• Allowance: of talking about their difficulty, as much or as little as they like.
     
  • Attention: to everyone effected; husbands, wives, children, brothers, sisters.
     
  • Ask: How are you really doing? Be vulnerable enough to let your genuine care and concern show. Cry with them, hold them, give them permission to let it out.
     
  • Say that you are sorry.
     
  • Extend invitations: (and continue to do so) but be wholly understanding if they don't accept, or cancel at the last minute or don't respond at all.
     
  • Take the time: send personal notes or make a donation to a charity. Write the dates of the birth and the death on your calendar and be a vigilant friend on those days.
     
  • Offer prayer.

One of the most loving (if not the most loving thing) we can do for someone in need, is to simply be present with them in their mourning. This can be very, very difficult to do, and it can be healing beyond your ability to comprehend it. It is the truest gift you can give someone.

One last piece of advice that I was gifted this morning that I really wanted to include in this piece is about how we can work to prevent tragedies like this in the future. Information is empowerment and I want to share all I have.

Beyond school safety, gun control and dealing better with mental health issues in our youth, a friend pointed out to me that parents always seem to be the very last to suspect anything off about their children.

She suggested, and I fully agree, that something missing in our society at large is the idea that we need to cultivate relationships with other adults for our children. I need to seek out other adults that I know, love and trust and I need to foster relationships with them and my children, so that my children have an adult to talk with who is not me.

As they grow older, no matter how beautiful and perfect I imagine my relationship with them to be, I am most likely one of the very last people they will come to if they are having major problems. If we have chosen adults that they know, love and trust, who can be there for them, no questions asked, we stand a better chance of stopping a tragedy before it happens.

My heart, my prayers, my love and light travel with you as you read these words. I extend it out to all those directly effected by the Sandy Hook elementary school shootings. I hope that in my words, you have found some comfort, some direction, some hope. We are all in this together.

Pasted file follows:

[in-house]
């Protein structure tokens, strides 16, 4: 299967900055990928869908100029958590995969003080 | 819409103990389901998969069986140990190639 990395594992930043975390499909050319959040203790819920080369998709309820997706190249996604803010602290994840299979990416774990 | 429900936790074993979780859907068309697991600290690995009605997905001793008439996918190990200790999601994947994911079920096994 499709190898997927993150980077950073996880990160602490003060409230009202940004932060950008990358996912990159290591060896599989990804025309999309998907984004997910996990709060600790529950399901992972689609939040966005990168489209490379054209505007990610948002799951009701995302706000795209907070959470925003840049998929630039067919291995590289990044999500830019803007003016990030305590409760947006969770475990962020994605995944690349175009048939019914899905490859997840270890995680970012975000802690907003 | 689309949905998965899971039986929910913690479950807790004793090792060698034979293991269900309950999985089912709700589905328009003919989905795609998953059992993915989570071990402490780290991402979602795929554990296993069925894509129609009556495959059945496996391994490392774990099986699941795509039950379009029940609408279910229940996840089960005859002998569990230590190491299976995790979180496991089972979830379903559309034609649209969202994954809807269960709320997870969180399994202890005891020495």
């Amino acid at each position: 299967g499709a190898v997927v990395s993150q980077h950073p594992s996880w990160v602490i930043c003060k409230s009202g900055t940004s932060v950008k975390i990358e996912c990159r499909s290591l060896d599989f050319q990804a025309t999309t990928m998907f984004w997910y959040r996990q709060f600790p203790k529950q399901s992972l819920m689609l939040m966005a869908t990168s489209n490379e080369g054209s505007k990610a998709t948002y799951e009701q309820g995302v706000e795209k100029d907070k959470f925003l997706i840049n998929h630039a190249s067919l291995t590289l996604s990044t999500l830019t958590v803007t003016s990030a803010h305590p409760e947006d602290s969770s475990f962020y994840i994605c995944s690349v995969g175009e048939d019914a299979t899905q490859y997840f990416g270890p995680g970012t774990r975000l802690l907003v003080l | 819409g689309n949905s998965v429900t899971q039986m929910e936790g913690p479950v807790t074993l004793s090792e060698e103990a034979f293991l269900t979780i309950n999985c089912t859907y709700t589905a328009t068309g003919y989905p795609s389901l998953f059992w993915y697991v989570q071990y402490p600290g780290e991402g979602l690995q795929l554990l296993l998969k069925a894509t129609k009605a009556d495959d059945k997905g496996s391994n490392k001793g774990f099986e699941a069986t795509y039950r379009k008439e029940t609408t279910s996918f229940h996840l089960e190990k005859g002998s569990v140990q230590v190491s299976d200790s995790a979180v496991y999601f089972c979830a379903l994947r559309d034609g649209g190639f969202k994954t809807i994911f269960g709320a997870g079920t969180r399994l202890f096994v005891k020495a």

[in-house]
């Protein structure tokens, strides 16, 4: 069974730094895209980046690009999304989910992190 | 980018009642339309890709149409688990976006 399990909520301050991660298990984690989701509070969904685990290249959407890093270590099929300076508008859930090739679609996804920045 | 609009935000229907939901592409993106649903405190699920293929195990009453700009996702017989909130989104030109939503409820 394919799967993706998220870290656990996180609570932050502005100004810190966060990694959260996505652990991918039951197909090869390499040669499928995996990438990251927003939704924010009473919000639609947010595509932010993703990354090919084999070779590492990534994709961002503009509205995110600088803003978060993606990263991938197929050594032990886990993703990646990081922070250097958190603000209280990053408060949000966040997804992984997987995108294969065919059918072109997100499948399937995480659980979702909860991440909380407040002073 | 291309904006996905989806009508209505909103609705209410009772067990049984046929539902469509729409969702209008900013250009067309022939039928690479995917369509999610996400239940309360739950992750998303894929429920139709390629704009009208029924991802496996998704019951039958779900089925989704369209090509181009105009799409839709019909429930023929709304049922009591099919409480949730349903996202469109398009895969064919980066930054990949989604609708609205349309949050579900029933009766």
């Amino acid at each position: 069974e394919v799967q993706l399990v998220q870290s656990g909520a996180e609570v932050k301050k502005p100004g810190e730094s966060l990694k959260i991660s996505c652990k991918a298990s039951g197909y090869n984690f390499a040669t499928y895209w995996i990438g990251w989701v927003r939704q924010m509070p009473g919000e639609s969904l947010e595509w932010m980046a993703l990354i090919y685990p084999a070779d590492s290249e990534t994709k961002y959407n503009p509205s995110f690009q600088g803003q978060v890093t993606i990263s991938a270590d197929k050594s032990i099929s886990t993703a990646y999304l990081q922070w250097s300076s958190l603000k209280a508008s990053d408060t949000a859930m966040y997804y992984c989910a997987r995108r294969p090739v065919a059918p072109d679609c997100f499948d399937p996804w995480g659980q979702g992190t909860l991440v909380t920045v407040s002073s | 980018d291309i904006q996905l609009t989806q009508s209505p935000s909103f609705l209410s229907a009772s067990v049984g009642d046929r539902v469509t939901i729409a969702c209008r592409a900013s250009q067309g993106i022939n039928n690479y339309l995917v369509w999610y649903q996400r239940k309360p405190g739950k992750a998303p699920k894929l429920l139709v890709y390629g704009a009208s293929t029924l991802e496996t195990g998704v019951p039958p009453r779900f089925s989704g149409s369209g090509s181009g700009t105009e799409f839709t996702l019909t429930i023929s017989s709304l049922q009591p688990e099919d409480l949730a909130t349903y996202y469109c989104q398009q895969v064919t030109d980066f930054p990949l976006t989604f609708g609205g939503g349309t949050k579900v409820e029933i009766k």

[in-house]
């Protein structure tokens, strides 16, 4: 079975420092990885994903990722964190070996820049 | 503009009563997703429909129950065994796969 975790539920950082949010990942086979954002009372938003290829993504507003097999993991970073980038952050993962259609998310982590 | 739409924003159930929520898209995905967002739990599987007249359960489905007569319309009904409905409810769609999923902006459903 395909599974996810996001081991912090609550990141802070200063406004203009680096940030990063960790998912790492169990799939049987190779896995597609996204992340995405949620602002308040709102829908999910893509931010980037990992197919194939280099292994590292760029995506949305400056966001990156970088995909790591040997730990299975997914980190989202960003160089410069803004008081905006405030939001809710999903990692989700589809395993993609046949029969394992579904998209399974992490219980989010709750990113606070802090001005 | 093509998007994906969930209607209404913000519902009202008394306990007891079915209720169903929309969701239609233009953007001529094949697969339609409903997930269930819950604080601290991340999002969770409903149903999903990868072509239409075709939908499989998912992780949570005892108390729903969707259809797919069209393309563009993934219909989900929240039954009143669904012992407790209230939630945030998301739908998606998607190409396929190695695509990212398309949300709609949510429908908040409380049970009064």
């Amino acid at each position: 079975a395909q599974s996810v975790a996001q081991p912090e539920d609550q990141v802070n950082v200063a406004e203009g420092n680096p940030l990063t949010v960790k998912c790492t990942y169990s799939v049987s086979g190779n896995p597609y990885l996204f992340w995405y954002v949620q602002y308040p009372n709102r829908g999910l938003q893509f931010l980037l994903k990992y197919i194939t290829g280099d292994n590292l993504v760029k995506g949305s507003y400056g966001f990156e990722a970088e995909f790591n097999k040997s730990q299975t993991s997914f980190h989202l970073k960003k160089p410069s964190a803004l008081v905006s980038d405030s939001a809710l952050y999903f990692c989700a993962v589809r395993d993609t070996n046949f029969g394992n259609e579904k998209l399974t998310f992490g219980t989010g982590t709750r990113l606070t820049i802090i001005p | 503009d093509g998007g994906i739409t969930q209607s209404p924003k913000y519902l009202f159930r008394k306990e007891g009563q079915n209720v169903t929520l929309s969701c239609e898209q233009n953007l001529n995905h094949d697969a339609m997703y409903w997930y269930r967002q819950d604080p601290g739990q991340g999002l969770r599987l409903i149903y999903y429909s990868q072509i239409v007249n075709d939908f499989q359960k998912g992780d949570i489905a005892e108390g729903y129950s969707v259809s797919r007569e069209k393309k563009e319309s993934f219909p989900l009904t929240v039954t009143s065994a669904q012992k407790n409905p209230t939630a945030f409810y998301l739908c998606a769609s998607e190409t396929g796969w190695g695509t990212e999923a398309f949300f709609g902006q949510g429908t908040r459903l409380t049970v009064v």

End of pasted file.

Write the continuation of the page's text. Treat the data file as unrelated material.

by Elisa Van Arnam

Stories

by Guest Author on December 16, 2012 · 1 comment

buffett

"How I got here doesn't tell me who I am" ~ Open Hearted Hand

What do you believe and why do you believe it?

We have been living out of stories that we're told. Stories we tell ourselves about ourselves… stories history books tell us… the newspapers tell us…. our parents tell us…

We decide whether we believe in these stories or not. And build quite complex cases to justify our position.

But where did these stories begin?

If you look deep enough, every story comes from fear or fearlessness.

History books – stories written by the victors – either by morals or by might. The stories are built around "us vs. them" – and not just conquest of countries and people, but nature and spirit as well.

Parents – stories told to their children – lived out as values and influences that are a direct reflection of what they needed – and did or didn't get – as children themselves.

Society – stories told through a myriad of laws (spoken and unspoken), media and modes of behavior that define what a community values and aspires to.

We act and react out of the stories we believe in. We are constantly making choices – almost always unconsciously – from the basis of what we believe. We live in a constant state of reacting from what we "know" to be true or untrue.

This is our past – collectively and individually – animating us. "Telling" us what to do based on what we "know".